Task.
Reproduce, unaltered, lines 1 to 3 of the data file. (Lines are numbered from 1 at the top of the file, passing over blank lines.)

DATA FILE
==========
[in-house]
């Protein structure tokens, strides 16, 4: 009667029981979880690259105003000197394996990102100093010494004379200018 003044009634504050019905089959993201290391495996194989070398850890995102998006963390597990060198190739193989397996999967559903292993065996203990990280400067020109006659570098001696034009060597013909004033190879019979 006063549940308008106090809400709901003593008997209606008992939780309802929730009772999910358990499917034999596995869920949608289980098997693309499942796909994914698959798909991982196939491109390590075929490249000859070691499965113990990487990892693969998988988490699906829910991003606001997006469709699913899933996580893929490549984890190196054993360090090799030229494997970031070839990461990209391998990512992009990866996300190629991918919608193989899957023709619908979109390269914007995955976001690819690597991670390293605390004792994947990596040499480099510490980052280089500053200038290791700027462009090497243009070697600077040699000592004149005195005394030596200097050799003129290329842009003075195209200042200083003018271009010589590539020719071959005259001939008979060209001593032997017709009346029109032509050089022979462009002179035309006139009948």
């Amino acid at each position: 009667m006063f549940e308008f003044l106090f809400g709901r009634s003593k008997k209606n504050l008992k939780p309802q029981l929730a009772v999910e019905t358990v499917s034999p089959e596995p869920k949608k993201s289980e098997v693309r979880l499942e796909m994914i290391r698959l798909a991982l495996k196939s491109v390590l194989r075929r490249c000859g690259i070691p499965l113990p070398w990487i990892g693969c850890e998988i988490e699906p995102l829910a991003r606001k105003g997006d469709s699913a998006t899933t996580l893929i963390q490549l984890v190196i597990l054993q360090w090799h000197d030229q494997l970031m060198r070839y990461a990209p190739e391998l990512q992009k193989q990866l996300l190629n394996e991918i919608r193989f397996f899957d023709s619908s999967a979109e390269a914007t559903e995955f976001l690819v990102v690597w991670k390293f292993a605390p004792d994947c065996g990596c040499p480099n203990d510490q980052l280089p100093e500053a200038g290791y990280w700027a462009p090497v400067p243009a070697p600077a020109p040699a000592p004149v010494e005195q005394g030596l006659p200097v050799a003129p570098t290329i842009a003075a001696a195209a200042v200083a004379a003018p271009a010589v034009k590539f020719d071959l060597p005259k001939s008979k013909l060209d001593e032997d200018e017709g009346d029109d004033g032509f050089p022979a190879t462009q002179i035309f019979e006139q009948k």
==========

[in-house]
């Protein structure tokens, strides 16, 4: 009667029981979880690259105003000197394996990102100093010494004379200018 003044009634504050019905089959993201290391495996194989070398850890995102998006963390597990060198190739193989397996999967559903292993065996203990990280400067020109006659570098001696034009060597013909004033190879019979 006063549940308008106090809400709901003593008997209606008992939780309802929730009772999910358990499917034999596995869920949608289980098997693309499942796909994914698959798909991982196939491109390590075929490249000859070691499965113990990487990892693969998988988490699906829910991003606001997006469709699913899933996580893929490549984890190196054993360090090799030229494997970031070839990461990209391998990512992009990866996300190629991918919608193989899957023709619908979109390269914007995955976001690819690597991670390293605390004792994947990596040499480099510490980052280089500053200038290791700027462009090497243009070697600077040699000592004149005195005394030596200097050799003129290329842009003075195209200042200083003018271009010589590539020719071959005259001939008979060209001593032997017709009346029109032509050089022979462009002179035309006139009948």
């Amino acid at each position: 009667m006063f549940e308008f003044l106090f809400g709901r009634s003593k008997k209606n504050l008992k939780p309802q029981l929730a009772v999910e019905t358990v499917s034999p089959e596995p869920k949608k993201s289980e098997v693309r979880l499942e796909m994914i290391r698959l798909a991982l495996k196939s491109v390590l194989r075929r490249c000859g690259i070691p499965l113990p070398w990487i990892g693969c850890e998988i988490e699906p995102l829910a991003r606001k105003g997006d469709s699913a998006t899933t996580l893929i963390q490549l984890v190196i597990l054993q360090w090799h000197d030229q494997l970031m060198r070839y990461a990209p190739e391998l990512q992009k193989q990866l996300l190629n394996e991918i919608r193989f397996f899957d023709s619908s999967a979109e390269a914007t559903e995955f976001l690819v990102v690597w991670k390293f292993a605390p004792d994947c065996g990596c040499p480099n203990d510490q980052l280089p100093e500053a200038g290791y990280w700027a462009p090497v400067p243009a070697p600077a020109p040699a000592p004149v010494e005195q005394g030596l006659p200097v050799a003129p570098t290329i842009a003075a001696a195209a200042v200083a004379a003018p271009a010589v034009k590539f020719d071959l060597p005259k001939s008979k013909l060209d001593e032997d200018e017709g009346d029109d004033g032509f050089p022979a190879t462009q002179i035309f019979e006139q009948k």